Symphony Orchestra says ‘Vive la France’
February 15, 2011Tweet
The University Symphony Orchestra will celebrate the music of France at its first spring concert at 3 p.m. Feb. 26, at the First Presbyterian Church in Binghamton.
“Vive la France” is built around Andantino and Scherzo Brillante, a Paul Jeanjean piece discovered by Professor Timothy Perry, conductor for the Symphony Orchestra and chair of the Music Department.
“It’s never been performed in the United States,” said Heather Worden, assistant conductor. “It kind of got lost. When (Perry) found it, he got excited and wanted to perform it with me since I am a clarinetist, as well.”
The 16-minute composition is the second piece of the concert. It will be preceded by Leo Delibes’ Le Roi s’amuse.
“It’s light, ballet-like music to get you into the program,” Worden said. “When you listen to the ballet suite, you can sense the French countryside. It feels French.”
The second half of the concert will feature Camille Saint-Saens’ Symphony No. 3 “The Organ.”
The orchestra consists of 73 members, with the majority being non-music majors “who love to play,” Worden said. The orchestra performs two concerts per semester and rehearses in sections on Monday nights and as a full group on Wednesday nights.
All members must audition each fall, no matter what their abilities are, Worden said.
“It’s good because we can hear the improvements so people have a chance to move seats (in the orchestra),” Worden said.
The orchestra’s strings and winds sections are strong, Worden said, and the students are good readers of music.
“The caliber of music we are able to do is much higher because of they way they can read music,” she said. “These students are pre-med, biology, engineering students who can look mathematically at a piece of music. Their technical abilities are so strong.”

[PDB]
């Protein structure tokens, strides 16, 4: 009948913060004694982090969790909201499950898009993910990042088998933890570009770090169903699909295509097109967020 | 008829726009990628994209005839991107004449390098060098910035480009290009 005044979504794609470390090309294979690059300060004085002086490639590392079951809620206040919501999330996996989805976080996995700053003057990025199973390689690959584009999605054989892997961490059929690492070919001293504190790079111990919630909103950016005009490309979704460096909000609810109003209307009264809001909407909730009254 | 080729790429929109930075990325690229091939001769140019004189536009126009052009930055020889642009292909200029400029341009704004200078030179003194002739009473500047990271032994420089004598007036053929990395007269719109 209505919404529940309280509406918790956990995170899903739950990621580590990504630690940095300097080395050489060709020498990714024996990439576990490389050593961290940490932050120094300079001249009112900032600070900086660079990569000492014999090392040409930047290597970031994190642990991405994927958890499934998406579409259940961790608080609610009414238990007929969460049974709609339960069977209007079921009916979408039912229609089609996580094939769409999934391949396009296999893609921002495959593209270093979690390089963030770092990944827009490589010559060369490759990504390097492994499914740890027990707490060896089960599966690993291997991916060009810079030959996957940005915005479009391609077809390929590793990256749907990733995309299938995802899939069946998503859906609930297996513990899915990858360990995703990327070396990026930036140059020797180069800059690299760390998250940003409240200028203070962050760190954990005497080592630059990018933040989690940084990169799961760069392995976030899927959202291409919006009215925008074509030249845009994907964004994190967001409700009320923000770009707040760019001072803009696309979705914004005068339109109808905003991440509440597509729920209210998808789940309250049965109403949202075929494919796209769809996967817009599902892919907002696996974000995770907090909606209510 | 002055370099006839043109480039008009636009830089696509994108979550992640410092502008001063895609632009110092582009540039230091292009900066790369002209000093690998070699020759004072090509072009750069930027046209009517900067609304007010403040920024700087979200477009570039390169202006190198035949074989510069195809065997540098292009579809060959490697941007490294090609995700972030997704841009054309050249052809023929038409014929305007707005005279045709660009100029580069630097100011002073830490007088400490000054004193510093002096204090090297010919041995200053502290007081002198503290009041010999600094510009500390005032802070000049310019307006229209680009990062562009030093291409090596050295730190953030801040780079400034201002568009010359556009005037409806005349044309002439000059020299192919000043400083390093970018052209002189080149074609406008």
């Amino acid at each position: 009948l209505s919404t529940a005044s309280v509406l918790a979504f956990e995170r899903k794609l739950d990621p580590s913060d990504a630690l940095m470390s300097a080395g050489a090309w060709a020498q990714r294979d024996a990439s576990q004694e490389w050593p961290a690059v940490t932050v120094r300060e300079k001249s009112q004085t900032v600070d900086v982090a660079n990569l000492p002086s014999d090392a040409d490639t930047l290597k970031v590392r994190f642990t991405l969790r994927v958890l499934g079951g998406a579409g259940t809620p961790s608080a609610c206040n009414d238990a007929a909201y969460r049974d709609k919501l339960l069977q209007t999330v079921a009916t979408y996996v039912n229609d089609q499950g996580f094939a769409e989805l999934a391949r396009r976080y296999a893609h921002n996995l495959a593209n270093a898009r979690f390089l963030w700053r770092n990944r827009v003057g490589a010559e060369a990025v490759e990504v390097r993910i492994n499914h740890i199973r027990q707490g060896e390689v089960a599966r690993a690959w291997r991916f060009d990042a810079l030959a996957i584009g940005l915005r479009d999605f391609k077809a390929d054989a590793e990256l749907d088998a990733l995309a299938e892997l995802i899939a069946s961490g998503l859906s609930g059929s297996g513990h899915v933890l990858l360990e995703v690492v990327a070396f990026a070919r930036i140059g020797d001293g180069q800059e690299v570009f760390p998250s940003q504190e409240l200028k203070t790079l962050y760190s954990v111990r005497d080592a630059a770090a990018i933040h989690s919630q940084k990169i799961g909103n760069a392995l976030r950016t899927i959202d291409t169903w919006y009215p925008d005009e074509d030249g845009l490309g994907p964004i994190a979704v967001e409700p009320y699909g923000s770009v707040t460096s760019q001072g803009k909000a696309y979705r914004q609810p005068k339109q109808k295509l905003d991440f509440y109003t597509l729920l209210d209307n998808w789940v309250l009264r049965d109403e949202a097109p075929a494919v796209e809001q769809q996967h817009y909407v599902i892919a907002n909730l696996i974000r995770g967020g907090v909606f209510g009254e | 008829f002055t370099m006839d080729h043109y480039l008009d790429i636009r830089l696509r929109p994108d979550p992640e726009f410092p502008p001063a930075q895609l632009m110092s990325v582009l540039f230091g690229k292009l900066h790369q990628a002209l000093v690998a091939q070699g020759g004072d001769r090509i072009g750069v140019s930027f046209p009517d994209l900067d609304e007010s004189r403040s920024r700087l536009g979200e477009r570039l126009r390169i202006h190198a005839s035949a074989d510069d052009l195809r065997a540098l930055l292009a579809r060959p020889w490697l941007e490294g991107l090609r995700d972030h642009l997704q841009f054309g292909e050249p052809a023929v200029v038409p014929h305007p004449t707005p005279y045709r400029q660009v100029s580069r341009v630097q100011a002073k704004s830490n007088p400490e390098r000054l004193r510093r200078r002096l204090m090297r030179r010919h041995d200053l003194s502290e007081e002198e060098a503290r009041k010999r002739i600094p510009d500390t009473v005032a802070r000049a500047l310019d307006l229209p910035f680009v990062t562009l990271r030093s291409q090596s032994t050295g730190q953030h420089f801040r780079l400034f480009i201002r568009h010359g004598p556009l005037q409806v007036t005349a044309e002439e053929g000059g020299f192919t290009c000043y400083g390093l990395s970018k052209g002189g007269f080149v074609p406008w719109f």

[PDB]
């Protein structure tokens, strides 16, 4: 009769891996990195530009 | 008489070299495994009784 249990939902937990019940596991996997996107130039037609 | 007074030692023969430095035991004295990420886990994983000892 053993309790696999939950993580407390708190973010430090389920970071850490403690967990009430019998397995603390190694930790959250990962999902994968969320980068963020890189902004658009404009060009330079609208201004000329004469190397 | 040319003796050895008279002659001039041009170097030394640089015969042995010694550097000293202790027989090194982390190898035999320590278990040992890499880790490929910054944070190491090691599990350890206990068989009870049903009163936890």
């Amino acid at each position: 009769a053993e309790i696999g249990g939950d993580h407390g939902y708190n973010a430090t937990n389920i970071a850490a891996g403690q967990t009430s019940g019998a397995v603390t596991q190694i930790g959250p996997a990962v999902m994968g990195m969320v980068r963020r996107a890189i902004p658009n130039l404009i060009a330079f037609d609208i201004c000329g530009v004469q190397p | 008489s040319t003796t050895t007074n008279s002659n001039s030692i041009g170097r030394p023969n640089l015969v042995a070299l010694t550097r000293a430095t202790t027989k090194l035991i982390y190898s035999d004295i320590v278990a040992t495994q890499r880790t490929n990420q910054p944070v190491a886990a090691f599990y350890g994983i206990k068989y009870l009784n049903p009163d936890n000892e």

Worden came to Binghamton University in fall 2009 to pursue a master’s in music after graduating from Houghton College. She normally helps prepare music and rehearsals and then leads the orchestra for a piece during the concert. For “Vive la France,” Worden will have the baton for the entire show, as it is her master’s thesis program.
“I love conducting,” she said. “There is pressure because now it’s on me and I definitely feel what my professors have always told me: There are sleepless nights and worrying if it all is going to come together. But the (students) are doing so well. That makes it a lot of fun.
“Leading an orchestra is so rewarding,” she added. “When you are behind the baton, you get to put in your feelings, your emotions and you can make the composers’ notes come to life.”
Worden hopes the audience enjoys the notes that come to life from the French composers.
“I want people to leave thinking ‘Wow! What an amazing array of music that was,’” she said. “I want them to be moved. That’s my goal.”
Tickets for the performance at First Presbyterian Church (42 Chenango St., Binghamton) are $10 for the general public; $5 for faculty/staff/seniors; and free for students.